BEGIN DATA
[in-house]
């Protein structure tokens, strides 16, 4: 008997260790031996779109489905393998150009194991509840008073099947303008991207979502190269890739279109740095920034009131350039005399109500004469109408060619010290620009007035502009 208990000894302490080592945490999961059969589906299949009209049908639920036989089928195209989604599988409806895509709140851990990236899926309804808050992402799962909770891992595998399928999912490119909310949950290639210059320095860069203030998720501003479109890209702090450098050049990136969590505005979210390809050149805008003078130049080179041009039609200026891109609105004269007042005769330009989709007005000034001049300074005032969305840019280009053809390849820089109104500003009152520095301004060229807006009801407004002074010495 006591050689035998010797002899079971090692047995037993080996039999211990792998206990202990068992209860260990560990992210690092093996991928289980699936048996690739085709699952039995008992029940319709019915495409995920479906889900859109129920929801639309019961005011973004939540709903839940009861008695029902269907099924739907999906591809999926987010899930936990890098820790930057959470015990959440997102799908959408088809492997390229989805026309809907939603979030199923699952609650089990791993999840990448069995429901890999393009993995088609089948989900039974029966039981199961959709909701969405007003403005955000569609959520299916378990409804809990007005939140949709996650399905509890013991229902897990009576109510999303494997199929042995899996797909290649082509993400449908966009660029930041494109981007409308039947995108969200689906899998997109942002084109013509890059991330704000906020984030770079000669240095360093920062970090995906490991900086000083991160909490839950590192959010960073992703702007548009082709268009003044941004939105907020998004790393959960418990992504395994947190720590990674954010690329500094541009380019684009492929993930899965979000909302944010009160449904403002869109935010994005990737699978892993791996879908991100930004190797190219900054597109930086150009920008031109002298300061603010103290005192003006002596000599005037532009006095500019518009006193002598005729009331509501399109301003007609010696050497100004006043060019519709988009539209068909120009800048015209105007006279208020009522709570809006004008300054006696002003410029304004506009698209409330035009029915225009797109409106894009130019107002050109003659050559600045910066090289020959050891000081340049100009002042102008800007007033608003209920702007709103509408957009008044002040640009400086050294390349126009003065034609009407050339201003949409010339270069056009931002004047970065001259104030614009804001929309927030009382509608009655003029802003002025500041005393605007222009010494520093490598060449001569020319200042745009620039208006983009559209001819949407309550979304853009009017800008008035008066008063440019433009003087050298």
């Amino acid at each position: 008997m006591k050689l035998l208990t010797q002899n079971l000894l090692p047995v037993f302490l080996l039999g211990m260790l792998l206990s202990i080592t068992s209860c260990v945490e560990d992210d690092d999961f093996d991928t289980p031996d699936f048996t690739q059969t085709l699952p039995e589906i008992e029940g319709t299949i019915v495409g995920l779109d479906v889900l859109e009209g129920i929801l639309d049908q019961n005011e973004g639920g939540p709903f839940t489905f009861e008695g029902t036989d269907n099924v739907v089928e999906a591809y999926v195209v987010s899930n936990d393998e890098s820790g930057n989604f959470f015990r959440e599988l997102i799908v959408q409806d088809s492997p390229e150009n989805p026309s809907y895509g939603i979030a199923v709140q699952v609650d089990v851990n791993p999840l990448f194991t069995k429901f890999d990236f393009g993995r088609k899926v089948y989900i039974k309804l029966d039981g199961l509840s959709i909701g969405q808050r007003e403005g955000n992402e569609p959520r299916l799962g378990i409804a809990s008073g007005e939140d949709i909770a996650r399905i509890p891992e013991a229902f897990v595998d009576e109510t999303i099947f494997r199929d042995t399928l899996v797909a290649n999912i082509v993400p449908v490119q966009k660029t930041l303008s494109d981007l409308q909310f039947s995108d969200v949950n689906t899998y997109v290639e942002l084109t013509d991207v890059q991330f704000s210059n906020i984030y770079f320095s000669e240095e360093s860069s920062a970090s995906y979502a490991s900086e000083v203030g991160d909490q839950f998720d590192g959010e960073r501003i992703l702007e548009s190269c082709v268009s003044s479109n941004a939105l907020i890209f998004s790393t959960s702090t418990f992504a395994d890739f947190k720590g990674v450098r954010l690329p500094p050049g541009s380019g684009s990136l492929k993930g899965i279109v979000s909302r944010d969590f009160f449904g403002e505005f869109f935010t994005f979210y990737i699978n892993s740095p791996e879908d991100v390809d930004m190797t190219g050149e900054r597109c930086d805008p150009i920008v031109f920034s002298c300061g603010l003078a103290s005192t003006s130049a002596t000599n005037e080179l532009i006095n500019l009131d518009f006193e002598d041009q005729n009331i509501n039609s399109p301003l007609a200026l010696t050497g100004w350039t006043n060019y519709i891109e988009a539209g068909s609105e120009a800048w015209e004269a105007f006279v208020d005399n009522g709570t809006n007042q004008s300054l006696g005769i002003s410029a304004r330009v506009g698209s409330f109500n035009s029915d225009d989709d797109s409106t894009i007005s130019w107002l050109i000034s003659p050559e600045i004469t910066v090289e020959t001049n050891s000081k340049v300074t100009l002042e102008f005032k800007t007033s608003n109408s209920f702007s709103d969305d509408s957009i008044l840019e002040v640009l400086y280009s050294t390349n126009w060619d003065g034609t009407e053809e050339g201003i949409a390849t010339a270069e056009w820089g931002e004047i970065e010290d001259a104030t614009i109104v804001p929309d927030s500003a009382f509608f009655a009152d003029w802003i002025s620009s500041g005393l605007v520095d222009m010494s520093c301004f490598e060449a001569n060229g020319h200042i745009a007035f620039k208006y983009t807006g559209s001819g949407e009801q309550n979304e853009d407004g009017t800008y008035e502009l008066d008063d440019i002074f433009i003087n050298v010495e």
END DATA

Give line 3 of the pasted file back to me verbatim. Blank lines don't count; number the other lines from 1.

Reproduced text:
């Amino acid at each position: 008997m006591k050689l035998l208990t010797q002899n079971l000894l090692p047995v037993f302490l080996l039999g211990m260790l792998l206990s202990i080592t068992s209860c260990v945490e560990d992210d690092d999961f093996d991928t289980p031996d699936f048996t690739q059969t085709l699952p039995e589906i008992e029940g319709t299949i019915v495409g995920l779109d479906v889900l859109e009209g129920i929801l639309d049908q019961n005011e973004g639920g939540p709903f839940t489905f009861e008695g029902t036989d269907n099924v739907v089928e999906a591809y999926v195209v987010s899930n936990d393998e890098s820790g930057n989604f959470f015990r959440e599988l997102i799908v959408q409806d088809s492997p390229e150009n989805p026309s809907y895509g939603i979030a199923v709140q699952v609650d089990v851990n791993p999840l990448f194991t069995k429901f890999d990236f393009g993995r088609k899926v089948y989900i039974k309804l029966d039981g199961l509840s959709i909701g969405q808050r007003e403005g955000n992402e569609p959520r299916l799962g378990i409804a809990s008073g007005e939140d949709i909770a996650r399905i509890p891992e013991a229902f897990v595998d009576e109510t999303i099947f494997r199929d042995t399928l899996v797909a290649n999912i082509v993400p449908v490119q966009k660029t930041l303008s494109d981007l409308q909310f039947s995108d969200v949950n689906t899998y997109v290639e942002l084109t013509d991207v890059q991330f704000s210059n906020i984030y770079f320095s000669e240095e360093s860069s920062a970090s995906y979502a490991s900086e000083v203030g991160d909490q839950f998720d590192g959010e960073r501003i992703l702007e548009s190269c082709v268009s003044s479109n941004a939105l907020i890209f998004s790393t959960s702090t418990f992504a395994d890739f947190k720590g990674v450098r954010l690329p500094p050049g541009s380019g684009s990136l492929k993930g899965i279109v979000s909302r944010d969590f009160f449904g403002e505005f869109f935010t994005f979210y990737i699978n892993s740095p791996e879908d991100v390809d930004m190797t190219g050149e900054r597109c930086d805008p150009i920008v031109f920034s002298c300061g603010l003078a103290s005192t003006s130049a002596t000599n005037e080179l532009i006095n500019l009131d518009f006193e002598d041009q005729n009331i509501n039609s399109p301003l007609a200026l010696t050497g100004w350039t006043n060019y519709i891109e988009a539209g068909s609105e120009a800048w015209e004269a105007f006279v208020d005399n009522g709570t809006n007042q004008s300054l006696g005769i002003s410029a304004r330009v506009g698209s409330f109500n035009s029915d225009d989709d797109s409106t894009i007005s130019w107002l050109i000034s003659p050559e600045i004469t910066v090289e020959t001049n050891s000081k340049v300074t100009l002042e102008f005032k800007t007033s608003n109408s209920f702007s709103d969305d509408s957009i008044l840019e002040v640009l400086y280009s050294t390349n126009w060619d003065g034609t009407e053809e050339g201003i949409a390849t010339a270069e056009w820089g931002e004047i970065e010290d001259a104030t614009i109104v804001p929309d927030s500003a009382f509608f009655a009152d003029w802003i002025s620009s500041g005393l605007v520095d222009m010494s520093c301004f490598e060449a001569n060229g020319h200042i745009a007035f620039k208006y983009t807006g559209s001819g949407e009801q309550n979304e853009d407004g009017t800008y008035e502009l008066d008063d440019i002074f433009i003087n050298v010495e």